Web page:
• While the shorter application time means a greater risk of error, the advantage is that once the product has been applied, you can move everything back into the garage, including your car, the next day. When applying an epoxy coating, on the other hand, you’ll have to do without your garage for three to five days.
  • Price – Epoxy costs less than polyaspartic.
  • Application temperatures – Whereas some epoxy systems need to be applied when the temperature is at least 10°C, some polyaspartic coatings can be applied at below-freezing temperatures—down to -7°C. So the job can be done in any season.
  • Resistance to certain products (e.g., battery acid) – Although it is highly stain- and chemical-resistant, polyaspartic does not handle battery acid as well as epoxy does. For a garage that doubles as a repair shop, epoxy is therefore the better solution.
  • UV resistance – Unlike epoxy, a polyaspartic coating will not yellow. This makes it ideal for use outside as well as inside—for covering a balcony, for example.
  • Flexibility – Polyaspartic wins out over epoxy in this department as well: it is particularly suitable for cracked concrete surfaces, because the finish can handle some slight movement.
  • Non-slip properties – Epoxy results in a less slippery surface than polyurea coatings. To make a polyaspartic surface less slippery, vinyl flakes or other anti-slip particles can be added to the coating.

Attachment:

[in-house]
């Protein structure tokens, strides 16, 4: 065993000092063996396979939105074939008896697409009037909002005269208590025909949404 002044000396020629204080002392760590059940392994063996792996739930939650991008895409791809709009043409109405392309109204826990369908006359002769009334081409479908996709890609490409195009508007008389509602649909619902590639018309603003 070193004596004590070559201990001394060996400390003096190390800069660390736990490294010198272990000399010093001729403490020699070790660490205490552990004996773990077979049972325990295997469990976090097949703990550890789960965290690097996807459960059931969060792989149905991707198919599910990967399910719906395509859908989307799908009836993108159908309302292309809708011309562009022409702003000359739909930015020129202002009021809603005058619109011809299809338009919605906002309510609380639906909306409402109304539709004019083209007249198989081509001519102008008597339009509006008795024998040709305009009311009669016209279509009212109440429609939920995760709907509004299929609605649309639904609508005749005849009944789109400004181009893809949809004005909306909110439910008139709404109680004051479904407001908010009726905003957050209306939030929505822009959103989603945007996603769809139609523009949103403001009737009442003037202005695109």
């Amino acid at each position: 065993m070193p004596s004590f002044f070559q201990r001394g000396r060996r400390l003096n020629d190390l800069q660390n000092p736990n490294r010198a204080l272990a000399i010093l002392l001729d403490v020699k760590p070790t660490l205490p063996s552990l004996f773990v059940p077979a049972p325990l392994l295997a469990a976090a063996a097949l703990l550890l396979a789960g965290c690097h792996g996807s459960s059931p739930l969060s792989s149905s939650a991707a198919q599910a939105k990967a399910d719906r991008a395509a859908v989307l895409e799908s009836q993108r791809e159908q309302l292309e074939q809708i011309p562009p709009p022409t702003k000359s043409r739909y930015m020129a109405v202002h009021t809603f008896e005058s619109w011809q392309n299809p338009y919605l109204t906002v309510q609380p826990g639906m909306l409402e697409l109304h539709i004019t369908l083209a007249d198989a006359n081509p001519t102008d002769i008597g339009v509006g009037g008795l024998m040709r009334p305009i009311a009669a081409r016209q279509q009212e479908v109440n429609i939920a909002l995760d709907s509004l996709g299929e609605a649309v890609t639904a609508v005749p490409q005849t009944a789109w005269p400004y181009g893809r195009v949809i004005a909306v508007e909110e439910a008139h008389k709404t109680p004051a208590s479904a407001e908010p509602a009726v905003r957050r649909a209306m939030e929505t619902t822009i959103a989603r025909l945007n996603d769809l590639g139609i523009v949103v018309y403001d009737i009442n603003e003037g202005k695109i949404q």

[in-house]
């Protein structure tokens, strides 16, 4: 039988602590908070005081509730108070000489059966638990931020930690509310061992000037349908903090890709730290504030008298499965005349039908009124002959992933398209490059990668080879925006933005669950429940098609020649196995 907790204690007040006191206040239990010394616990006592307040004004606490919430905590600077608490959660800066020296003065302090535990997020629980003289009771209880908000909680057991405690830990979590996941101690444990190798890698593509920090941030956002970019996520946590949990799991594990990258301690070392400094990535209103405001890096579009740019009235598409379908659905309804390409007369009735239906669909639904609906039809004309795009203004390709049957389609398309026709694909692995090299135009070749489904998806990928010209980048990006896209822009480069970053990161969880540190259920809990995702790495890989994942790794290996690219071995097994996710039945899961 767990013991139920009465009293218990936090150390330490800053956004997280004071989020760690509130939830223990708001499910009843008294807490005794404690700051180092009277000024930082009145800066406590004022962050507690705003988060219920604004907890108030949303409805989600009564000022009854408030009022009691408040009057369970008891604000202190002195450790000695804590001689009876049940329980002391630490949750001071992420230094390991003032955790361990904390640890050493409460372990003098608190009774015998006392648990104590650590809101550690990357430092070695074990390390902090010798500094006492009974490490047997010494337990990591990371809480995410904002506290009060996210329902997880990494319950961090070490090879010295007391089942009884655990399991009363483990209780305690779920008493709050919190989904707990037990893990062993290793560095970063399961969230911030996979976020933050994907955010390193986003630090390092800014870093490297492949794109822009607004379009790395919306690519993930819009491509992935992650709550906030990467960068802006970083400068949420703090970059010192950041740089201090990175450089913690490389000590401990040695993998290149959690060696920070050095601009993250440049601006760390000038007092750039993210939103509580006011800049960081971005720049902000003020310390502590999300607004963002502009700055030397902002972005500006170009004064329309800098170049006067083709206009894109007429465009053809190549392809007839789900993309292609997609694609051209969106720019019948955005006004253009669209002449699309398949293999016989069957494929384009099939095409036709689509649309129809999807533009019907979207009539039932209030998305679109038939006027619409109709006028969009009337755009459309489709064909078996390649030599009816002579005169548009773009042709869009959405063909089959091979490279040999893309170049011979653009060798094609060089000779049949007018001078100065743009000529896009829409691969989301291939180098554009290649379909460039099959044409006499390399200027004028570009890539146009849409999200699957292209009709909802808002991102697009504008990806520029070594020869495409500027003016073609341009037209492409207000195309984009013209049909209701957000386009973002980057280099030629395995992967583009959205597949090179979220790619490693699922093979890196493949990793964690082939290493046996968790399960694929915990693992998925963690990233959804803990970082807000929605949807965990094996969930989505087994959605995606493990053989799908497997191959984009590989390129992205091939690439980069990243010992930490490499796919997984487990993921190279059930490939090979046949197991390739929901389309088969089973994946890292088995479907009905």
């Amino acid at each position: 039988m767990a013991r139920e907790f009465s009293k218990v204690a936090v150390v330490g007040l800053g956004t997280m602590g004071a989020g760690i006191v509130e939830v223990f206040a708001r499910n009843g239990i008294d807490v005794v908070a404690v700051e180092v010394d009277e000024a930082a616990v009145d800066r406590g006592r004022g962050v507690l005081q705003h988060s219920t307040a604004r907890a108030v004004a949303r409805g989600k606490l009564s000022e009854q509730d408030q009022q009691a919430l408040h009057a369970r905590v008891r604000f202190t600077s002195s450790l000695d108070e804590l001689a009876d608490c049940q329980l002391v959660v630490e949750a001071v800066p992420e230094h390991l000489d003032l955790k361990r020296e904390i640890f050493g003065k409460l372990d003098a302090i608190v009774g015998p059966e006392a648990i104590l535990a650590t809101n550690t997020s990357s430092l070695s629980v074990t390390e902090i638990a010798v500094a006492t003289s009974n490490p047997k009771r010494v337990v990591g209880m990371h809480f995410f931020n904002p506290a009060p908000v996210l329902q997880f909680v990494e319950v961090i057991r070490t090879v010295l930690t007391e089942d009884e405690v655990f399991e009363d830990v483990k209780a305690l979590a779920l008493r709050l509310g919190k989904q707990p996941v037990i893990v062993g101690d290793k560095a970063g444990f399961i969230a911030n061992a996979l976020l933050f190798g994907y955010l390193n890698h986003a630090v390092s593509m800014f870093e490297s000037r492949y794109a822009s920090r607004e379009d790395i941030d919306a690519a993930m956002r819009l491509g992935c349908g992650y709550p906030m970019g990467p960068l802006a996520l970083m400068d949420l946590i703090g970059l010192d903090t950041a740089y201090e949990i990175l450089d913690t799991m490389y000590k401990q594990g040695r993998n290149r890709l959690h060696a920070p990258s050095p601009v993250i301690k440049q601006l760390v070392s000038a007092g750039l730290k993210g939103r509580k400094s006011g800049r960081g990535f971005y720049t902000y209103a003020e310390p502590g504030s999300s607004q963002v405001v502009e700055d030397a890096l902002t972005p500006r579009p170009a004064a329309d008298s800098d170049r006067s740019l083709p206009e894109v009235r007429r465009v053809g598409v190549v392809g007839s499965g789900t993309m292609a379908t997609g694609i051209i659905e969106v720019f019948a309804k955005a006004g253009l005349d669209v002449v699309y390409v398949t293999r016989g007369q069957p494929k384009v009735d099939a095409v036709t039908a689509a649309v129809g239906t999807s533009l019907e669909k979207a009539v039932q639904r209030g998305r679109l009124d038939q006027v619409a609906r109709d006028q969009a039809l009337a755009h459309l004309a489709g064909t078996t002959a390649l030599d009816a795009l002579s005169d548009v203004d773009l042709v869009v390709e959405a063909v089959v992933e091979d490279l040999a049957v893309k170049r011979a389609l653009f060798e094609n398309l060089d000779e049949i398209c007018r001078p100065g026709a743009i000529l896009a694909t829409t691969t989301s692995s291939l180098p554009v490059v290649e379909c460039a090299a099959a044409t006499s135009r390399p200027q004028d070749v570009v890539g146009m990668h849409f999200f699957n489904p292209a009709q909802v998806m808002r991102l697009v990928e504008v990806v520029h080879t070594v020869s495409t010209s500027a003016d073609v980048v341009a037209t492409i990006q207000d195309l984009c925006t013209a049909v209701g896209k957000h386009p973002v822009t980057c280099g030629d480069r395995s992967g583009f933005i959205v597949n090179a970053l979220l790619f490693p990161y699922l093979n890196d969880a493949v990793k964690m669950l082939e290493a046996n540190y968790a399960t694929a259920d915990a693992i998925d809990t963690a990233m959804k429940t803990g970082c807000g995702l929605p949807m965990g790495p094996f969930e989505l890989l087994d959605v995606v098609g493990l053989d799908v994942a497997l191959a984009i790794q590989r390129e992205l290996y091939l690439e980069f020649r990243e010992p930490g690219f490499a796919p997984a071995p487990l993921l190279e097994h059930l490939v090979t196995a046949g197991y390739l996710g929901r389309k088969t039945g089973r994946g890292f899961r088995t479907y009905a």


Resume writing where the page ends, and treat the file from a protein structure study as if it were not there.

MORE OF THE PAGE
Surface preparation

  • Whichever product is chosen, the professional applicator must do a certain amount of prep work:
  • Subject the concrete slab to a moisture test to determine whether the coating can be applied.
  • If the concrete passes the test, the applicator will clean the floor with degreaser.
  • The entire surface will then be diamond-ground to ensure the coating will adhere properly.
  • The applicator will then dust and clean the slab in preparation for the next steps.

 

At this point, application methods vary. Read on to learn how a polyaspartic coating is applied (for epoxy application, see this other Tips & Tricks instalment about coating an interior slab).

 

Polyaspartic coating: how-to

Ideally, two experienced applicators are needed to complete the job in the allotted time (the coating will cure in less than 30 minutes).

  • If the slab is very porous and damaged, an epoxy primer may need to be applied. If not, the applicators proceed directly to installation of the polyaspartic base coat. They apply the high-viscosity coating (which can be any colour the customer likes) using rubber squeegees and smooth it out with rollers. They wear shoes with crampons so as not to damage the coating.
  • Next, they spread vinyl flakes over the surface. The flakes are both decorative and practical: they mask imperfections in the slab and produce a non-slip texture.
  • After an hour or two of curing, the workers remove excess flakes using a vacuum/blower.To complete the job, they apply a clear polyaspartic finishing coat, sealing in the vinyl flakes and creating a non-slip, washable surface. Customers who don’t want vinyl flakes can opt for a transparent-finish aluminum powder to achieve the same non-slip properties.

 

After just a few hours, the garage is ready to be used again—for a long time to come!